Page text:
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Amphetamines or amphetamine-like drugs have been prescribed for obesity, narcolepsy, as well as for pediatric disorders such as Attention Deficit/Hyperactivity Disorder (ADHD). The earliest report of alopecia secondary to the use of amphetamines was described as “diffuse thinning of hair on the vertex” in 1988 by Voron.[1] Another study regarding amphetamines and obesity with 2370 subjects reported nonclassified alopecia (1.7%) as a side effect.[3] Testing of lisdexamfetamine in adults mentioned an unclassified alopecia in one subject.[4] This drug was also responsible for a generalized alopecia in a 5-year-old girl treated for ADHD 5 days after starting treatment. Her hair loss ceased 2 days after stopping medication.[5] Dextroamphetamine ingestion was associated with a sudden rapid loss of almost all body hair in a 57-year-old female with a long history of narcolepsy.[1] These reports may suggest a possible relation of amphetamine use with the development of alopecia. Some authors have stated that there is no causal relationship between the use of psychotropic medications and alopecia, because also rapid weight loss can contribute to it.[2]


   Conclusion Top


The occurrence of this alopecia areata associated with the intake of clobenzorex (amphetamine) provides more evidence on the possible causality of ingestion of amphetamines and alopecia. This case intends to awaken an interest in the medication history of patients presenting with sudden diffuse alopecia areata that could possibly be associated with the intake of weight-losing medication, specifically amphetamines.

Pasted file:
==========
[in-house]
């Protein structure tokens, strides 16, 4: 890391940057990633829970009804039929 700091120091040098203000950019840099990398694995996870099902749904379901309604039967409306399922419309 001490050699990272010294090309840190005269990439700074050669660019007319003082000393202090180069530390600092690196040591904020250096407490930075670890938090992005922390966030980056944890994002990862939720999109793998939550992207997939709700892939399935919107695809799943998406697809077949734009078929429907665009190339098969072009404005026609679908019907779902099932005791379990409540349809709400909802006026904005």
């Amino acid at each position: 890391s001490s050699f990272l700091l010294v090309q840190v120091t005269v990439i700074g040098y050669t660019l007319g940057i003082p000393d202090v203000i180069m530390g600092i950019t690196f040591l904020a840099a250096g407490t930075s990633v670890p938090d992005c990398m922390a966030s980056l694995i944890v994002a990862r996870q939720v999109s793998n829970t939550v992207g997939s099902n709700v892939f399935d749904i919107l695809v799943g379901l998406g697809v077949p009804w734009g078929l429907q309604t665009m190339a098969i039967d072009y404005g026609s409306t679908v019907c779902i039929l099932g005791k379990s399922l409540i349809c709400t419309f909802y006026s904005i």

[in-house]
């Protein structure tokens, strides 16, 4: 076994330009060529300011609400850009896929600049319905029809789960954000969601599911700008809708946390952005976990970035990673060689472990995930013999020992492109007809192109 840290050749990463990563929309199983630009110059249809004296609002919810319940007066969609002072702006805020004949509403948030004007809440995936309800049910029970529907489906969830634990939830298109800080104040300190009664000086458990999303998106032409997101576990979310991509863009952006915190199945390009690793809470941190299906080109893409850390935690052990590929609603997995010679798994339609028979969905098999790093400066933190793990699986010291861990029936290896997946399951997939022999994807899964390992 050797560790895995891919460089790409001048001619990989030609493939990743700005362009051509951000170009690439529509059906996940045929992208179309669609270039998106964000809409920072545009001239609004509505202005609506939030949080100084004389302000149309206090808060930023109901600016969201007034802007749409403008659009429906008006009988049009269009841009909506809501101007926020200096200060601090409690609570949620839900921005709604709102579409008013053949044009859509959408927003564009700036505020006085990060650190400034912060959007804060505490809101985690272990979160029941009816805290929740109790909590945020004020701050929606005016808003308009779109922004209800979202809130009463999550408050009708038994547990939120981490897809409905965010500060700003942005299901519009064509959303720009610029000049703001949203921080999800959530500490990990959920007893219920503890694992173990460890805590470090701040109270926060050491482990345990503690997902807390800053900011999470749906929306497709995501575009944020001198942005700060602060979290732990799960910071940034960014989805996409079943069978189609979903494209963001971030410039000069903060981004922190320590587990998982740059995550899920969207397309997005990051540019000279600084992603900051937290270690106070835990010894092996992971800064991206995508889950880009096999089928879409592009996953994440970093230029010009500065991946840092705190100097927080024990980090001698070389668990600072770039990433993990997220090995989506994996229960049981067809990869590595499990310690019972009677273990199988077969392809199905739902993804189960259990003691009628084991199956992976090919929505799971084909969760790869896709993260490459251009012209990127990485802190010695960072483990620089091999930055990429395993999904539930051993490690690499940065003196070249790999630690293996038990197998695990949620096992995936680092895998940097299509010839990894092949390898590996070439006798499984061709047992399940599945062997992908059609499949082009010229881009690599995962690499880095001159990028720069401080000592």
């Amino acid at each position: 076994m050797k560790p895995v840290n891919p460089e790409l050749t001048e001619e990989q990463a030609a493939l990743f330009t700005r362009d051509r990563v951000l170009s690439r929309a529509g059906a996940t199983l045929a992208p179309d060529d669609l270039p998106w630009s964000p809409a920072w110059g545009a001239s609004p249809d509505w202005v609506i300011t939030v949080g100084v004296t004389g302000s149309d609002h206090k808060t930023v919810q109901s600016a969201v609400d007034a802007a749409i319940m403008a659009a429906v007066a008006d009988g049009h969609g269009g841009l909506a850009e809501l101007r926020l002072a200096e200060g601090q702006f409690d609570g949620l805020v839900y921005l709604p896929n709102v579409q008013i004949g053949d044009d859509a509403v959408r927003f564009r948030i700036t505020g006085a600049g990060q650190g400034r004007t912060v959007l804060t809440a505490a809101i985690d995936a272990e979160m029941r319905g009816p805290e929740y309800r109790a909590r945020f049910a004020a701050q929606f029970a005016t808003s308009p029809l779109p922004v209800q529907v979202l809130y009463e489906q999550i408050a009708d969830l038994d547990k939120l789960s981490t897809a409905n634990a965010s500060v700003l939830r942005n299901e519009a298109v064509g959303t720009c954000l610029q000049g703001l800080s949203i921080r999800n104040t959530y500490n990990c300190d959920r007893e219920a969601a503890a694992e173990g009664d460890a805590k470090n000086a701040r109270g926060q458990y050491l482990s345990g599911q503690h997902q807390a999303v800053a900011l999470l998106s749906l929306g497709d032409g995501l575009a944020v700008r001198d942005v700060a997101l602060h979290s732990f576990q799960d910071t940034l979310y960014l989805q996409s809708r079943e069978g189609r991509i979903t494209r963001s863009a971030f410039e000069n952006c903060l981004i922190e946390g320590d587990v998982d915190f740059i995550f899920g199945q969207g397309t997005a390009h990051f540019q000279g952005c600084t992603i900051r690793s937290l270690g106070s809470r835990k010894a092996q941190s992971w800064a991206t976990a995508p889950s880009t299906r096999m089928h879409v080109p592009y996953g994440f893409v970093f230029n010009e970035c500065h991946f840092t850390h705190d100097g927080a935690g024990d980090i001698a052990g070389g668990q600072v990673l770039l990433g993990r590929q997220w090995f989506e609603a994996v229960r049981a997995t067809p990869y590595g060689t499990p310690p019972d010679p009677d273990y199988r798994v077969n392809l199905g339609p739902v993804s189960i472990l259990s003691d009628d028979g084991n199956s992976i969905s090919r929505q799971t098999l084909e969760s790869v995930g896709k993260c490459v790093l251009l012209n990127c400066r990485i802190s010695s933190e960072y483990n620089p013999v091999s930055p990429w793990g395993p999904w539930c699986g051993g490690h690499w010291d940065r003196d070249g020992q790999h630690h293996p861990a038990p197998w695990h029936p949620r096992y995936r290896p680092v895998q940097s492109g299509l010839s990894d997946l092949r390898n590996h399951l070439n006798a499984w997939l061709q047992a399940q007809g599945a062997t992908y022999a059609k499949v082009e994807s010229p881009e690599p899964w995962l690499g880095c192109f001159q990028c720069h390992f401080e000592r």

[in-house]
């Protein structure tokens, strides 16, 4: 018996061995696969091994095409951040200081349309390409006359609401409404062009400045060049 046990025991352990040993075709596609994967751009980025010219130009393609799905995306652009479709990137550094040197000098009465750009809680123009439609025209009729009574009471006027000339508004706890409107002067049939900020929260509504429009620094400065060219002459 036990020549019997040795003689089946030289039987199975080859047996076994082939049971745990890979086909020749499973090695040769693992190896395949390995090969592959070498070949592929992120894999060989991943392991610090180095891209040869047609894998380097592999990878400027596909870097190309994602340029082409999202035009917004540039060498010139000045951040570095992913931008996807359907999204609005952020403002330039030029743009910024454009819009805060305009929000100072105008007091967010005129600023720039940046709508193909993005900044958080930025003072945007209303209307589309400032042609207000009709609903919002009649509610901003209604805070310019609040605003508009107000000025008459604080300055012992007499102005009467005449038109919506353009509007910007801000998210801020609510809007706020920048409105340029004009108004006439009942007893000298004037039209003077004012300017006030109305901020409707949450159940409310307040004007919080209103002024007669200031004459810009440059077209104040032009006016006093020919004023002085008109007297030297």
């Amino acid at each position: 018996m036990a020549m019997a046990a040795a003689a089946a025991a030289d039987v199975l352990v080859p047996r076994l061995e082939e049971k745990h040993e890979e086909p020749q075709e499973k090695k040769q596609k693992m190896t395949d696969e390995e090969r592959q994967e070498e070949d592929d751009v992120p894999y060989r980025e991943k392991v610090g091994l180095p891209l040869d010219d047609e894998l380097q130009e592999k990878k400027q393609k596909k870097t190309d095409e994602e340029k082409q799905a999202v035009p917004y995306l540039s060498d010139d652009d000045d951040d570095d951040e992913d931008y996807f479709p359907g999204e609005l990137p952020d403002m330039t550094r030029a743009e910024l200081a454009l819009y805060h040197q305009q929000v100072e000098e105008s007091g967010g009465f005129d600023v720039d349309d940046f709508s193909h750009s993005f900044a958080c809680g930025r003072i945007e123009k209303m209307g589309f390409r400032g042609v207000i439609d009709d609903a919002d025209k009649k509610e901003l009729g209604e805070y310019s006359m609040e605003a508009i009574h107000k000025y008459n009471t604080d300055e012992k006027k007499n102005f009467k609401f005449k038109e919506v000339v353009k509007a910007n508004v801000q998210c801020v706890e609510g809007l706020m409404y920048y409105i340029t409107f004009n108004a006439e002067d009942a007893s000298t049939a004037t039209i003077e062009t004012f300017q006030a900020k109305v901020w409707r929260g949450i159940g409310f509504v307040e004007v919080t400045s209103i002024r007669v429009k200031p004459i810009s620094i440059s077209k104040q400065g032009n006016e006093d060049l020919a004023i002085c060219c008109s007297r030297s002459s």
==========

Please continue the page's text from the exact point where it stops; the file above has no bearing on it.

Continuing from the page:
Declaration of patient consent

The authors certify that they have obtained all appropriate patient consent forms. In the form the patient(s) has/have given his/her/their consent for his/her/their images and other clinical information to be reported in the journal. The patients understand that their names and initials will not be published and due efforts will be made to conceal their identity, but anonymity cannot be guaranteed.

Financial support and sponsorship

Nil.

Conflicts of interest

There are no conflicts of interest.



 
   References Top

1.
Voron DA. Alopecia and amphetamine use. JAMA 1988;260:183-4.  Back to cited text no. 1
    
2.
Gautam M. Alopecia due to psychotropic medications. Ann Pharmacother 1999;33:631-7.  Back to cited text no. 2
    
3.
Nappo SA, Tabach R, Noto AR, Galduróz JC, Carlini EA. Use of anorectic amphetamine-like drugs by Brazilian women. Eat Behav 2002;3:153-65.  Back to cited text no. 3
    
4.
Hudson JI, McElroy SL, Ferreira-Cornwell MC, Radewonuk J, Gasior M. Efficacy of lisdexamfetamine in adults with moderate to severe binge-eating disorder: A randomized clinical trial. JAMA Psychiatry 2017;74:903-10.  Back to cited text no. 4
    
5.
Brahm NC, Hamilton DR. Alopecia following initiation of lisdexamfetamine in a pediatric patient. Prim Care Companion J Clin Psychiatry 2009;11:365.  Back to cited text no. 5